And now for something completely different

Although I’m not a professional artist, I don’t consider my painting a hobby.

What is a hobby for me is building scale models, mostly tanks. To show off their work, many model builders will create dioramas, scenes that usually include landscape elements, including ruined buildings. As a result, there is a cottage industry of pre-built, paintable ruined buildings. It was this, plus the discovery of Emmanuel Nouaillier’s models of French buildings that gave me the idea to create my own miniature building vignettes.

A detail of one of Emmanuel Nouaillier’s building miniatures. His website and Instagram feature tons of amazing finished pieces, some of which are photographed to be nearly indistinguishable from reality.

My building vignettes are created mixing and pouring plaster into a wooden shadow box. I then carve the desired details into the plaster. Metal and wooden components are simulated with sheet styrene, lead foil and wire, that I then model to simulate dilapidation. Finally, I paint the surfaces to simulate varying degrees of newness or decay. Hopefully, when it’s all done, there’s a small scene that is fun to look at!

Here’s a piece in progress.
A detail of the red door.
An older piece, perhaps the door to an underground bunker?

Richard Diebenkorn’s 10 rules

I love learning about other artist’s self-imposed guidelines for making art or living life. It doesn’t matter the discipline. Being a writer as well as a painter, I know that the two art forms share much in common. I’ve also picked up bits of advice that come out of improv and theater, which seem to ring universally true. Is it possible that we’re all knocking on the same door?

  1. Attempt what is not certain. Certainty may or may not come later. It may then be a valuable delusion.
  2. The pretty, initial position which falls short of completeness is not to be valued – except as a stimulus for further moves.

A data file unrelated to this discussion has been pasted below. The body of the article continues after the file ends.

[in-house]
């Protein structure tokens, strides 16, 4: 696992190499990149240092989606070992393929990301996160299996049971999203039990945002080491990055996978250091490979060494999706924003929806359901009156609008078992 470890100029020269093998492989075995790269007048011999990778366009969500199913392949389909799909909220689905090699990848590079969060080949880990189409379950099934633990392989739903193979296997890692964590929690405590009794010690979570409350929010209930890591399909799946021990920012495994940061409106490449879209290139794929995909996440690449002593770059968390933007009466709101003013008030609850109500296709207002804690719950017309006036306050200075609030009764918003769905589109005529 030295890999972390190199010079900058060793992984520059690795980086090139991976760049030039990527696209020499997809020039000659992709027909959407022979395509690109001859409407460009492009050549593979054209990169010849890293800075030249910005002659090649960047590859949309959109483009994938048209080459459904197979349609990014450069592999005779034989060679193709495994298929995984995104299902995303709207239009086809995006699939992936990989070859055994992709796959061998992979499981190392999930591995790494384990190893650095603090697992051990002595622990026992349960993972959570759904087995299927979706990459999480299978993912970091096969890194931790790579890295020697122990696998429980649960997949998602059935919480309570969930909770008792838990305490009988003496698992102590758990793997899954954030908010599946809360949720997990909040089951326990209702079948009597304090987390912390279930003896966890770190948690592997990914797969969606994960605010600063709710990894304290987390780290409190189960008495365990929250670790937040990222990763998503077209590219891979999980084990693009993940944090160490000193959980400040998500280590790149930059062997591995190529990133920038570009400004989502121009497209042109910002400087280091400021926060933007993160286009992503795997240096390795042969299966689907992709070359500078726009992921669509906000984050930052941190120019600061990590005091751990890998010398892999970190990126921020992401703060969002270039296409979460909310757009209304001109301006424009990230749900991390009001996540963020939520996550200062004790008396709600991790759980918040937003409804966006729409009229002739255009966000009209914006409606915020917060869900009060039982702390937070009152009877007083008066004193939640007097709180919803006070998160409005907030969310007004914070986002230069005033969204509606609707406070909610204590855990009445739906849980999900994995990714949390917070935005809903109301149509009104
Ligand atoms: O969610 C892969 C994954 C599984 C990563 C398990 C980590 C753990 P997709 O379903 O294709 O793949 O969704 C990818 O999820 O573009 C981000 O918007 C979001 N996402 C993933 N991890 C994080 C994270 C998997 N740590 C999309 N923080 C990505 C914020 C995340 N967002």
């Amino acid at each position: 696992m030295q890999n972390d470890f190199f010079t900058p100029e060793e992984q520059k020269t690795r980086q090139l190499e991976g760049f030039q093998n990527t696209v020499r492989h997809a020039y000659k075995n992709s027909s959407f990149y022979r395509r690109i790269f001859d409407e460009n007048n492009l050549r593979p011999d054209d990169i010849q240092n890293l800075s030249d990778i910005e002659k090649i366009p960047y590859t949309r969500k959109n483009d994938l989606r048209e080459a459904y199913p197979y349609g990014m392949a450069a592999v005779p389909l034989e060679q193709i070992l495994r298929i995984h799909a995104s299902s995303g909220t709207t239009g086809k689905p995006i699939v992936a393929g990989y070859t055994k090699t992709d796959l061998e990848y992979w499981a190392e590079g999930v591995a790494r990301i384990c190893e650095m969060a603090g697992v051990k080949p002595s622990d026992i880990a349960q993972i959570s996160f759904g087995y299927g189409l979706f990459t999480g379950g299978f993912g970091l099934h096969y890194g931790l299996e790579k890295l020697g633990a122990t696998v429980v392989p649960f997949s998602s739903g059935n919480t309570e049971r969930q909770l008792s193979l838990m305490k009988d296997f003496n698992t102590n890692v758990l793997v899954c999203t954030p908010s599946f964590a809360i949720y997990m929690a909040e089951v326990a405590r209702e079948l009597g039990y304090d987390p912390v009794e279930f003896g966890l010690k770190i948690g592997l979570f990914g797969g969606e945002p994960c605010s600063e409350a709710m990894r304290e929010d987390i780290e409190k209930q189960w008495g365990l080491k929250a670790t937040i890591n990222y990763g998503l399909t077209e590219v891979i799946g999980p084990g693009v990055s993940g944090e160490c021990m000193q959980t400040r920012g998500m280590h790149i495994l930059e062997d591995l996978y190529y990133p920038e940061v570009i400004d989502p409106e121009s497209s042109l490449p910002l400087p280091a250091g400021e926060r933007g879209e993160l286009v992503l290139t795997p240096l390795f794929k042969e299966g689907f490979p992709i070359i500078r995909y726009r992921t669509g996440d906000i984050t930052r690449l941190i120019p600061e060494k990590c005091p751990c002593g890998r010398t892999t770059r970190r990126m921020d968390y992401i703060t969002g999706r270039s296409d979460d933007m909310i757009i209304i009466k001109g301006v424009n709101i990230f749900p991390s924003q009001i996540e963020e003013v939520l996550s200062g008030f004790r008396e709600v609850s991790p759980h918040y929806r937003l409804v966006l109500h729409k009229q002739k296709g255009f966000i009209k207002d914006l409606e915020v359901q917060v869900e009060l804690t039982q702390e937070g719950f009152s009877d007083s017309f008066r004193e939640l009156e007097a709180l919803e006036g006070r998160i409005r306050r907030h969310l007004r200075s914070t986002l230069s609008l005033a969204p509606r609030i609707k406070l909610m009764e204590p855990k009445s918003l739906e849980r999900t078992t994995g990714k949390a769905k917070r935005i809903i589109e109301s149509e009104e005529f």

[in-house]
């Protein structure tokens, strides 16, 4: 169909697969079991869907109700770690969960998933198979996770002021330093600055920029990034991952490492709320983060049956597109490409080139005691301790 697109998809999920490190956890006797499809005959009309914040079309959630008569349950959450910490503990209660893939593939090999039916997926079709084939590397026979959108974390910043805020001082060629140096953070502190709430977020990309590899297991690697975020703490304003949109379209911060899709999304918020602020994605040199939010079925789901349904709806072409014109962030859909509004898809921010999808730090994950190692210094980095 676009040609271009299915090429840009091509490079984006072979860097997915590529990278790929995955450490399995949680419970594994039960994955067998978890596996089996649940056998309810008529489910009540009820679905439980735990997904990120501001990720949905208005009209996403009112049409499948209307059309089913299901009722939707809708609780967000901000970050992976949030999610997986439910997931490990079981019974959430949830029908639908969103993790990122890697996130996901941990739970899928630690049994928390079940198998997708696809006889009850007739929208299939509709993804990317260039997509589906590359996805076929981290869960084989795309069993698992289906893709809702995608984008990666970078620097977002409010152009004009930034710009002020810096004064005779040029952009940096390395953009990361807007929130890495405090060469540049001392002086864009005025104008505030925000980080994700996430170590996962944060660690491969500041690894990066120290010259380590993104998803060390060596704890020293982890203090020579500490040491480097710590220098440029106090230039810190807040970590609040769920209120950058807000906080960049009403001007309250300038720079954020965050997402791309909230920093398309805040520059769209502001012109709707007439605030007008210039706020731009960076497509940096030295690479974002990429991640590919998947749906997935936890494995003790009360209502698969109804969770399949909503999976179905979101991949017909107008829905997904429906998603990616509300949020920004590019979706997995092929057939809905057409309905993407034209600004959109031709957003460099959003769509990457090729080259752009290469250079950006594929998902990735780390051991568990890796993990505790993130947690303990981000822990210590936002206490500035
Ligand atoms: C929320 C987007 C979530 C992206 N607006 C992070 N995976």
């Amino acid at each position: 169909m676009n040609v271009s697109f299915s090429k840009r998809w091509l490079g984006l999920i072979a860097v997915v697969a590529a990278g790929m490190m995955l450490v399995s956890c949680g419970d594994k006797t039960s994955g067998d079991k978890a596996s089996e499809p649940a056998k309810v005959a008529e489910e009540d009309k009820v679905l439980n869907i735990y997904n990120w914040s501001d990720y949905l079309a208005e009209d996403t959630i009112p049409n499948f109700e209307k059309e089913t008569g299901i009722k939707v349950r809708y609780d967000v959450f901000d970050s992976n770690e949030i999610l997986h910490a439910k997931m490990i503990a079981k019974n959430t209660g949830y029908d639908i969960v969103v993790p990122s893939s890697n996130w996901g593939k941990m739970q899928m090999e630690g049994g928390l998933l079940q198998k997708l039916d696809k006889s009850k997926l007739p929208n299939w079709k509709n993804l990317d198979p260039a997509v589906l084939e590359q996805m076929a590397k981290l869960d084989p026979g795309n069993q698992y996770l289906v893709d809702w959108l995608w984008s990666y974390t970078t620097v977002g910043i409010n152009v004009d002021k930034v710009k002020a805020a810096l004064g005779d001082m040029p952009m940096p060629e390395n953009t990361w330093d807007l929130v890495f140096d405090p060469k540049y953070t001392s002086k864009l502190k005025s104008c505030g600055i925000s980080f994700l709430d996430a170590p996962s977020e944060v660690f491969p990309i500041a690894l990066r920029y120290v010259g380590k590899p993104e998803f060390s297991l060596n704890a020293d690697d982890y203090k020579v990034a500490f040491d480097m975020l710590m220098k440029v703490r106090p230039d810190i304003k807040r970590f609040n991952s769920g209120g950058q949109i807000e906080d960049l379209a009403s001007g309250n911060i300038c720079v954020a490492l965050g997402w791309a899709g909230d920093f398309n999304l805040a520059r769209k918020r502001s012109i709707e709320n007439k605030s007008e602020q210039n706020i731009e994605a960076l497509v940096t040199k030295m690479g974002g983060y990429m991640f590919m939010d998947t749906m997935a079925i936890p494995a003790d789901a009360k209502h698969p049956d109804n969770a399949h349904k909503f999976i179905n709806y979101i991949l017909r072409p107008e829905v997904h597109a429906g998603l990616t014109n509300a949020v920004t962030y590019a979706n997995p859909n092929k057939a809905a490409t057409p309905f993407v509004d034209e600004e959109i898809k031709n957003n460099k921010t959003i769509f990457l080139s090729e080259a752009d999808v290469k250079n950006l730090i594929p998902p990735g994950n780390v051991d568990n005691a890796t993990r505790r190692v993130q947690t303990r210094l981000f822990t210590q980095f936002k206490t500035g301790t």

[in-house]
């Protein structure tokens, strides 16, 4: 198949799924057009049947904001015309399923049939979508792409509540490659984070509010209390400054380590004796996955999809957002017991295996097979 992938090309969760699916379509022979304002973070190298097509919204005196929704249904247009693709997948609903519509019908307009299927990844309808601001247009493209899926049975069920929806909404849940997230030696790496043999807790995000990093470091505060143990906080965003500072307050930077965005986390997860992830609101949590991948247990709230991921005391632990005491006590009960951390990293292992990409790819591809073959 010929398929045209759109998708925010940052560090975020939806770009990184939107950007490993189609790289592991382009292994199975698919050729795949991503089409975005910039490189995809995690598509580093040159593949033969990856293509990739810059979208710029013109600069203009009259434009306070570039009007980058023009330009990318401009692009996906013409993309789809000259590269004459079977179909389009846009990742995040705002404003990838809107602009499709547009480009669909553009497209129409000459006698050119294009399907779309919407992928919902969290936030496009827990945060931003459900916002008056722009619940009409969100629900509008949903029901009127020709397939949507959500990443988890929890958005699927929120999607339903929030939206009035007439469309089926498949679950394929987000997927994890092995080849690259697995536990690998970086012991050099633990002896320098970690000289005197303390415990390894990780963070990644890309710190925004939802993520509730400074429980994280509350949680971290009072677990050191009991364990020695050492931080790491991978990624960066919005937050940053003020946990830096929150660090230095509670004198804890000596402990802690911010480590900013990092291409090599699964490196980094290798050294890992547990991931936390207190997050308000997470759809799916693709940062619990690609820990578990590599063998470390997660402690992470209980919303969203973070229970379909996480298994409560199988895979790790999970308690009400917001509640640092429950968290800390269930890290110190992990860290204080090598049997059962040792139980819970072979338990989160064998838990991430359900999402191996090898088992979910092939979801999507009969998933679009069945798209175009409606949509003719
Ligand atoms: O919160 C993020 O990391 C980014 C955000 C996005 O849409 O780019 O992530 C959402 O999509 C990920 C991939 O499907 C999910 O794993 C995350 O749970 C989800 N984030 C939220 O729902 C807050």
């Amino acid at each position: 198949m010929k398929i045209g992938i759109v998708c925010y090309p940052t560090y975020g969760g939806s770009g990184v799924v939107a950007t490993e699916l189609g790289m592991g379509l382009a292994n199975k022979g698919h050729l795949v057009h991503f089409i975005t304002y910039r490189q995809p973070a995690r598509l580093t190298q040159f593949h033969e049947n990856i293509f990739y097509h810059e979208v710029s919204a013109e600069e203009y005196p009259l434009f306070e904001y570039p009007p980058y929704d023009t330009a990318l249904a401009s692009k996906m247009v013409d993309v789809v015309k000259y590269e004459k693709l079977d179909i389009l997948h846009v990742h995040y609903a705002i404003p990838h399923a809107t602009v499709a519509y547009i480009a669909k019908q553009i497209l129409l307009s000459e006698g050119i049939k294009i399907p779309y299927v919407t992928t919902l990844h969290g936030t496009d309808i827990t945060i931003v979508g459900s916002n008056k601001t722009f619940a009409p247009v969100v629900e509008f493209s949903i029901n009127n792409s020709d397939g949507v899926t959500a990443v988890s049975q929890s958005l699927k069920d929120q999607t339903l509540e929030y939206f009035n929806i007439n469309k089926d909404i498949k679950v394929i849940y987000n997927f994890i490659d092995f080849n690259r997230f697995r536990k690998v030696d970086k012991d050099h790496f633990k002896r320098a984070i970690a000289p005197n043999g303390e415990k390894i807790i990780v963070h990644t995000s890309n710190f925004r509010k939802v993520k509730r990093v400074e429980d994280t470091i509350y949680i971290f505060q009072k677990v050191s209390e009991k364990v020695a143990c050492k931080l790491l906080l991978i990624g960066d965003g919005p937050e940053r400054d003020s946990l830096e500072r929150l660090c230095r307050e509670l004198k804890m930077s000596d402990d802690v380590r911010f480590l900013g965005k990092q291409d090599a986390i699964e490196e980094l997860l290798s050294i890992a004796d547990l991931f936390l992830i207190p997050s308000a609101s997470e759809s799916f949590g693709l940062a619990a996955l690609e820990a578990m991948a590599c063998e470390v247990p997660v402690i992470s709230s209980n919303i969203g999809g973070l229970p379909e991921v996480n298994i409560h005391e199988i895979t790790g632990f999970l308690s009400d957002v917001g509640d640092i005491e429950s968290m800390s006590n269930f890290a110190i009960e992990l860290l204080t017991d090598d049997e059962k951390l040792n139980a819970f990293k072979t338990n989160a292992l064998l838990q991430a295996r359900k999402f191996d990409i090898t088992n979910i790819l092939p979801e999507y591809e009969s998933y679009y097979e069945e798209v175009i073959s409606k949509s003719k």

3. DO search.
  4. Use and respond to the initial fresh qualities but consider them absolutely expendable.
  5. Don’t “discover” a subject – of any kind.
  6. Somehow don’t be bored but if you must, use it in action. Use its destructive potential.
  7. Mistakes can’t be erased but they move you from your present position.
  8. Keep thinking about Pollyanna.
  9. Tolerate chaos.
  10. Be careful only in a perverse way.
Cityscape #1, 1963 at SFMOMA

James Elkins on painting

“Recently, some art historians have become more interested in what paint can say. They suggest that since art history and criticism are so adept at thinking about what paint represents (that is, the stories and subjects, and the artists and their patrons), then it should also be possible to write something about the paint itself. What kinds of problems, and what kinds of meanings, happen in the paint? Or as one historian puts it, What is thinking in painting, as opposed to thinking about painting? These are important questions, and they are very hard to answer using the language of art history.”

“To a nonpainter, oil paint is uninteresting and faintly unpleasant. To a painter, it is the life’s blood: a substance so utterly entrancing, infuriating, and ravishingly beautiful that it makes it worthwhile to go back into the studio every morning, year after year, for an entire lifetime . . . Any history of painting that does not take that obsession seriously is incomplete.”

“Painting is an unspoken and largely uncognized dialogue, where paint speaks silently in masses and colors and the artist responds in moods.”

“Painters can sense those motions in the paint even before they notice what the paintings are about.”

These excerpts are from What Painting Is, by James Elkins, who was an artist before pursuing art history. I’m fascinated with his takes on art, imagery and seeing, so expect more posts!